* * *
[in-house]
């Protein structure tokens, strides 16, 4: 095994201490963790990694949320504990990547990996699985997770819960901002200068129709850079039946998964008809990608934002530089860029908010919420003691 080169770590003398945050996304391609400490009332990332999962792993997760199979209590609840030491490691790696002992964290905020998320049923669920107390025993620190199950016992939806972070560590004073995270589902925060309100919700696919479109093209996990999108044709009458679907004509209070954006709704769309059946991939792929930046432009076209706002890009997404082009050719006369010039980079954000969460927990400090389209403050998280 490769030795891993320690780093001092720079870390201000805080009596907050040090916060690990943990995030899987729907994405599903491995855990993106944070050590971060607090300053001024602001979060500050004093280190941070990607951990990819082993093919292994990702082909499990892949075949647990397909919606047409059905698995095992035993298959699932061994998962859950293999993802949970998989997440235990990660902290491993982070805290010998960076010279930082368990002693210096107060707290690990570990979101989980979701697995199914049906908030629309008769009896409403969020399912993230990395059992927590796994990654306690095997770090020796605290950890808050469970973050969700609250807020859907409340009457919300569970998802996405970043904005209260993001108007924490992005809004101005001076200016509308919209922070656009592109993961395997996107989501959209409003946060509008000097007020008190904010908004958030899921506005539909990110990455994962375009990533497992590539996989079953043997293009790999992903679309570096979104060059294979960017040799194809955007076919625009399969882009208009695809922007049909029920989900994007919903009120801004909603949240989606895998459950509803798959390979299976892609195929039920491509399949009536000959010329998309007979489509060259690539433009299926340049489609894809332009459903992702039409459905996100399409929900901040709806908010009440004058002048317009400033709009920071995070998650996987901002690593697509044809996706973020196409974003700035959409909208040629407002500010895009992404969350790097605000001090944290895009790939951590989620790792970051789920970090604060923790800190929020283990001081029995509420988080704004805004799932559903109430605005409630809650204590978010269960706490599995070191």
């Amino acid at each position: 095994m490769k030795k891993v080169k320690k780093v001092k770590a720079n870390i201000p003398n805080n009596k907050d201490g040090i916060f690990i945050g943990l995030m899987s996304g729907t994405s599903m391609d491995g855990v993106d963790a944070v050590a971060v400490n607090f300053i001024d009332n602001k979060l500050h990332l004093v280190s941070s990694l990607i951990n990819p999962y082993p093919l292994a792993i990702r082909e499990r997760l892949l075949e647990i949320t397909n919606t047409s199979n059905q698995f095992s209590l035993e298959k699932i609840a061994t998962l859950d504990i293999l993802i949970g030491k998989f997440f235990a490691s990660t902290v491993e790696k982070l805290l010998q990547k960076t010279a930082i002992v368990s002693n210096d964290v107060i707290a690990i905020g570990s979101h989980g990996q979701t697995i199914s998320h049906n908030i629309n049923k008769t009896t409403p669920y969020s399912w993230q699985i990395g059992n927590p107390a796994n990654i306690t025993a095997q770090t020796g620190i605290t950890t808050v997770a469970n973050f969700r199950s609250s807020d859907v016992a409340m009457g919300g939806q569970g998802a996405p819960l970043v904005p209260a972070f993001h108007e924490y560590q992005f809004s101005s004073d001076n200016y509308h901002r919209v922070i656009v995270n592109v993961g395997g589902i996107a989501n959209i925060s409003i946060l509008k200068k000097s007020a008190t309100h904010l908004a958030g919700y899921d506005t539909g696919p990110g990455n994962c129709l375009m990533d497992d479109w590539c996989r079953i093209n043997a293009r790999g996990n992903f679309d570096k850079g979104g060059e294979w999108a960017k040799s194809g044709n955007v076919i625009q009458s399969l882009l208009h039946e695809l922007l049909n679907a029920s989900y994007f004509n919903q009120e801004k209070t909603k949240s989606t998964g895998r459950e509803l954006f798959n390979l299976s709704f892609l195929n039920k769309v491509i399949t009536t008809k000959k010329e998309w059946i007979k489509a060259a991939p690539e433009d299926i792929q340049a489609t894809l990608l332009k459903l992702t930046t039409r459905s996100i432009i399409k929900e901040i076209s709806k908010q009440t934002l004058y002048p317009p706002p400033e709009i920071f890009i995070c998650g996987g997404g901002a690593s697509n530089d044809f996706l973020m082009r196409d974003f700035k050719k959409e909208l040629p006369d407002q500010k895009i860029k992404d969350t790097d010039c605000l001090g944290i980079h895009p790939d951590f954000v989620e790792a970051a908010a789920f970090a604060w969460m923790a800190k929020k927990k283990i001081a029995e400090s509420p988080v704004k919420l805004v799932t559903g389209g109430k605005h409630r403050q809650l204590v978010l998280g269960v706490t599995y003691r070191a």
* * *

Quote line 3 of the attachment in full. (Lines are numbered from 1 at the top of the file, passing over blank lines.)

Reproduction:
């Amino acid at each position: 095994m490769k030795k891993v080169k320690k780093v001092k770590a720079n870390i201000p003398n805080n009596k907050d201490g040090i916060f690990i945050g943990l995030m899987s996304g729907t994405s599903m391609d491995g855990v993106d963790a944070v050590a971060v400490n607090f300053i001024d009332n602001k979060l500050h990332l004093v280190s941070s990694l990607i951990n990819p999962y082993p093919l292994a792993i990702r082909e499990r997760l892949l075949e647990i949320t397909n919606t047409s199979n059905q698995f095992s209590l035993e298959k699932i609840a061994t998962l859950d504990i293999l993802i949970g030491k998989f997440f235990a490691s990660t902290v491993e790696k982070l805290l010998q990547k960076t010279a930082i002992v368990s002693n210096d964290v107060i707290a690990i905020g570990s979101h989980g990996q979701t697995i199914s998320h049906n908030i629309n049923k008769t009896t409403p669920y969020s399912w993230q699985i990395g059992n927590p107390a796994n990654i306690t025993a095997q770090t020796g620190i605290t950890t808050v997770a469970n973050f969700r199950s609250s807020d859907v016992a409340m009457g919300g939806q569970g998802a996405p819960l970043v904005p209260a972070f993001h108007e924490y560590q992005f809004s101005s004073d001076n200016y509308h901002r919209v922070i656009v995270n592109v993961g395997g589902i996107a989501n959209i925060s409003i946060l509008k200068k000097s007020a008190t309100h904010l908004a958030g919700y899921d506005t539909g696919p990110g990455n994962c129709l375009m990533d497992d479109w590539c996989r079953i093209n043997a293009r790999g996990n992903f679309d570096k850079g979104g060059e294979w999108a960017k040799s194809g044709n955007v076919i625009q009458s399969l882009l208009h039946e695809l922007l049909n679907a029920s989900y994007f004509n919903q009120e801004k209070t909603k949240s989606t998964g895998r459950e509803l954006f798959n390979l299976s709704f892609l195929n039920k769309v491509i399949t009536t008809k000959k010329e998309w059946i007979k489509a060259a991939p690539e433009d299926i792929q340049a489609t894809l990608l332009k459903l992702t930046t039409r459905s996100i432009i399409k929900e901040i076209s709806k908010q009440t934002l004058y002048p317009p706002p400033e709009i920071f890009i995070c998650g996987g997404g901002a690593s697509n530089d044809f996706l973020m082009r196409d974003f700035k050719k959409e909208l040629p006369d407002q500010k895009i860029k992404d969350t790097d010039c605000l001090g944290i980079h895009p790939d951590f954000v989620e790792a970051a908010a789920f970090a604060w969460m923790a800190k929020k927990k283990i001081a029995e400090s509420p988080v704004k919420l805004v799932t559903g389209g109430k605005h409630r403050q809650l204590v978010l998280g269960v706490t599995y003691r070191a």